Occupied Territory

@inproceedings{Balto2019OccupiedT,
  title={Occupied Territory},
  author={Simon Balto},
  year={2019}
}
In July 1919, an explosive race riot forever changed Chicago. For years, black southerners had been leaving the South as part of the Great Migration. Their arrival in Chicago drew the ire and scorn of many local whites, including members of the city’s political leadership and police department, who generally sympathized with white Chicagoans and viewed black migrants as a problem population. During Chicago’s Red Summer riot, patterns of extraordinary brutality, negligence, and discriminatory… 
“Police Brutality Exposed”
This article explores the conditions for changing news media coverage of police brutality, focusing on the Chicago Tribune. Police have historically dominated news about policing, resulting in very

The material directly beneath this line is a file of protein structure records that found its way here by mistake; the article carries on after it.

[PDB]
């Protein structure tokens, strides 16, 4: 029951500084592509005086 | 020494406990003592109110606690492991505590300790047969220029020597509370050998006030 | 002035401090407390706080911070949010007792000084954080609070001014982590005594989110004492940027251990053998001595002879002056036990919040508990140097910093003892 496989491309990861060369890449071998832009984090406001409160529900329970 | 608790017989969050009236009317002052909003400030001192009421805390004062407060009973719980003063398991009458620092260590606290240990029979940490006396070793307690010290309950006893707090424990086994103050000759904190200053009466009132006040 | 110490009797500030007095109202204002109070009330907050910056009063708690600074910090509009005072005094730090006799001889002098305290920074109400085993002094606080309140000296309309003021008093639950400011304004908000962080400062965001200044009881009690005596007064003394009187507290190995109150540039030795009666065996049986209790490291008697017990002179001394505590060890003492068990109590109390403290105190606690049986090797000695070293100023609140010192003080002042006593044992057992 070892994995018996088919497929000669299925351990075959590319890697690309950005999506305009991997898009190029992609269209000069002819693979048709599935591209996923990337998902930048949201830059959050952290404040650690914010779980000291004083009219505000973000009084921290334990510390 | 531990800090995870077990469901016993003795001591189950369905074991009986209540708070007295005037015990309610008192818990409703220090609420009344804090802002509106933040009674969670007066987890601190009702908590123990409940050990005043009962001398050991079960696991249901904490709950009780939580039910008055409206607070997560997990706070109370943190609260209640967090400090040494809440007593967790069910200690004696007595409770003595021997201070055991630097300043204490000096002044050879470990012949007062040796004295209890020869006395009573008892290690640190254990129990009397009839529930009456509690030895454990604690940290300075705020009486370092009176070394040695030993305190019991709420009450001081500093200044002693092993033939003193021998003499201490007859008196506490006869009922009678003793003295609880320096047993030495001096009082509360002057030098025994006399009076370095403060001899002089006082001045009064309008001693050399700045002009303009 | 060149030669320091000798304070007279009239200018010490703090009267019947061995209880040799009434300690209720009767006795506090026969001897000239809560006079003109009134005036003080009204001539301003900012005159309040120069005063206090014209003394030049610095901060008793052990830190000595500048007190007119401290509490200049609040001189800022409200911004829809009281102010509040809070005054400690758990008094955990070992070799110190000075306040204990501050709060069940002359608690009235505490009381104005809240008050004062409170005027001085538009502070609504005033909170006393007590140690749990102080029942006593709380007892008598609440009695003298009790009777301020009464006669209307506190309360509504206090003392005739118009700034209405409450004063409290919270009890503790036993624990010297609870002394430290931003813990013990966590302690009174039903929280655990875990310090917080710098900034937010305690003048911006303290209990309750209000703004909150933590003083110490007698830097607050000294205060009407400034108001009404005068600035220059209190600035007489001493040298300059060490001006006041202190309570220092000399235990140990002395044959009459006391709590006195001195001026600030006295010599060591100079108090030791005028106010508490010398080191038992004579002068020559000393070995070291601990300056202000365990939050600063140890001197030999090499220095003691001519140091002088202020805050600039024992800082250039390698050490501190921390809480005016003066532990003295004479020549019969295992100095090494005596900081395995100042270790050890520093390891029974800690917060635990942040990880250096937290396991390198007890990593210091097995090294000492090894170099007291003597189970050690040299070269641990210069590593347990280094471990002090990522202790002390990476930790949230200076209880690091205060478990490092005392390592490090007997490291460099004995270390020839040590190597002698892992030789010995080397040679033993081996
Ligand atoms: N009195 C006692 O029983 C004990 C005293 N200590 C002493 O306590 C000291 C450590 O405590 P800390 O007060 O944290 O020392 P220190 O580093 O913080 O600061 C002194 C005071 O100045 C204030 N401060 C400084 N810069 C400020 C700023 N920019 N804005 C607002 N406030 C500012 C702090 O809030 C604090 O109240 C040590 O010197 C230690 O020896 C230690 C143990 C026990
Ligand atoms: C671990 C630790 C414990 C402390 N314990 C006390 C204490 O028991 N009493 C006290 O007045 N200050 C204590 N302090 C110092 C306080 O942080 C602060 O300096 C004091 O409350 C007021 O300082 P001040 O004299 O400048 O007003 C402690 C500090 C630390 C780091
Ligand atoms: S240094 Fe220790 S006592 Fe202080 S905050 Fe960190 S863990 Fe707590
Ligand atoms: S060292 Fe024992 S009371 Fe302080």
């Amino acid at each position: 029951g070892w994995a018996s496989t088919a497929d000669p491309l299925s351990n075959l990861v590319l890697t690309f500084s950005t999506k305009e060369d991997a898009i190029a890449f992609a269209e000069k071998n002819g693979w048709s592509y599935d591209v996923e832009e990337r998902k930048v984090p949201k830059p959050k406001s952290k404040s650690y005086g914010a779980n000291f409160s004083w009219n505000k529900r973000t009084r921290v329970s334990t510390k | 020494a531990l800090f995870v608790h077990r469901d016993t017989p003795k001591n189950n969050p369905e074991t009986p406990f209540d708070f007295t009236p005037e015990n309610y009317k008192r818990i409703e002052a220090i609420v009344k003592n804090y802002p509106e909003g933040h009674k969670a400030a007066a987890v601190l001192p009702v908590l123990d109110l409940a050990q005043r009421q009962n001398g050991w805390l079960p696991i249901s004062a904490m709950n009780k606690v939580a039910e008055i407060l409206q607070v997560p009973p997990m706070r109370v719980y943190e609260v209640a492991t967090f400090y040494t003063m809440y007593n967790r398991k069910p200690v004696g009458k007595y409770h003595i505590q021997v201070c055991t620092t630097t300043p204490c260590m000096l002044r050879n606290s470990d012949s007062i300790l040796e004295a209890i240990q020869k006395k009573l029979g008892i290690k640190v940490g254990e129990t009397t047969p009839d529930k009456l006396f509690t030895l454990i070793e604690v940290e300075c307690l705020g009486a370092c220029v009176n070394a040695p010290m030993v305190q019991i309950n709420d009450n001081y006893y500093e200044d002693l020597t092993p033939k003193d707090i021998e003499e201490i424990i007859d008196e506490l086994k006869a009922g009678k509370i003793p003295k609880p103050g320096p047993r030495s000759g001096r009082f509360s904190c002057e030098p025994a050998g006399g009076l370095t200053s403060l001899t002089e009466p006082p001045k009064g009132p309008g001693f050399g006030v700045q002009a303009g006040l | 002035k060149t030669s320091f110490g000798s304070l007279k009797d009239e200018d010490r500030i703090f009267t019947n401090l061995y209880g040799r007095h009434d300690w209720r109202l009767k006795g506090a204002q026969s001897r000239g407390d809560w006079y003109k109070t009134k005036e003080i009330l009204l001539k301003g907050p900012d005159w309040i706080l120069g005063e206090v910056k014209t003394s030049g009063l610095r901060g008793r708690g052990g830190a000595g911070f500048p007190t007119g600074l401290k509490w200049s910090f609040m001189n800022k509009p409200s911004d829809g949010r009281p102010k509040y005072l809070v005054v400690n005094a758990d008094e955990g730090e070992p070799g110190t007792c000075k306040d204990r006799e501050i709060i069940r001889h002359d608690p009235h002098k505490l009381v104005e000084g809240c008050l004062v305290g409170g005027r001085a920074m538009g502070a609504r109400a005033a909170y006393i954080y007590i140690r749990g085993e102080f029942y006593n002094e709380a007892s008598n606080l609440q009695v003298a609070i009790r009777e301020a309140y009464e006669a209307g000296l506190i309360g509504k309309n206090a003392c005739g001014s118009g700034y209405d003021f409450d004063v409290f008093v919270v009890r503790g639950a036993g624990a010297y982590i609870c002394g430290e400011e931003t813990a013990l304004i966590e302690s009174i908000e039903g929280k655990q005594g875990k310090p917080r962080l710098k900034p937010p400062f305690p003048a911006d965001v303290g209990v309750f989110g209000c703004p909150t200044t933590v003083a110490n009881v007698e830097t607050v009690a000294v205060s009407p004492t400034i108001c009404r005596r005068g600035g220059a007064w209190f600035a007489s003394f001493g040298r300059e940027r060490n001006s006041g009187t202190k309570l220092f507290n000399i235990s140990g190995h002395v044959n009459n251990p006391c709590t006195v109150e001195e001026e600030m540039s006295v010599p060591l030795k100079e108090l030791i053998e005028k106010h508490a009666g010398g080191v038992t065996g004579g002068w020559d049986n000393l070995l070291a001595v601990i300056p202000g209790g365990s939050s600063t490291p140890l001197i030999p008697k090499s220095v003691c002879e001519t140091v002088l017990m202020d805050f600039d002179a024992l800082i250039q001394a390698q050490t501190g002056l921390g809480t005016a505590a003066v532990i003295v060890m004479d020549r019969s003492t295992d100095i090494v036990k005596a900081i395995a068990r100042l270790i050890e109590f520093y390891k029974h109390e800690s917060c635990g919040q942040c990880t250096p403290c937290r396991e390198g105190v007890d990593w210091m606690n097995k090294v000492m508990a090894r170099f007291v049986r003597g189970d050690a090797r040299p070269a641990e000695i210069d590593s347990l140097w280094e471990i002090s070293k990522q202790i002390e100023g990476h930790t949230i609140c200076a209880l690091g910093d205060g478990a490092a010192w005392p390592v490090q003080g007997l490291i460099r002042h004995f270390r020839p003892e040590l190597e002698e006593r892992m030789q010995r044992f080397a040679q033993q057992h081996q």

Terror as justice, justice as terror: counterterrorism and anti-Black racism in the United States
  • Anna Meier
  • Sociology, Political Science
    Critical Studies on Terrorism
  • 2022
ABSTRACT How do counterterrorism policies in the United States reproduce anti-Black racism? Research on U.S. domestic counterterrorism post-9/11 has largely focused on the experiences of Muslim
THE RACIAL HISTORY OF CRIMINAL JUSTICE IN AMERICA
  • H. Thompson
  • Law
    Du Bois Review: Social Science Research on Race
  • 2019
Abstract The United States today has the highest incarceration rate, as well as the largest number of people living under correctional control more broadly (including probation and parole), than any
Withdrawing and Drawing In: Political Discourse in Policed Communities
Abstract A growing body of literature examines how direct or vicarious contact with forms of state surveillance affects political behavior and perceptions of government legitimacy. We develop a new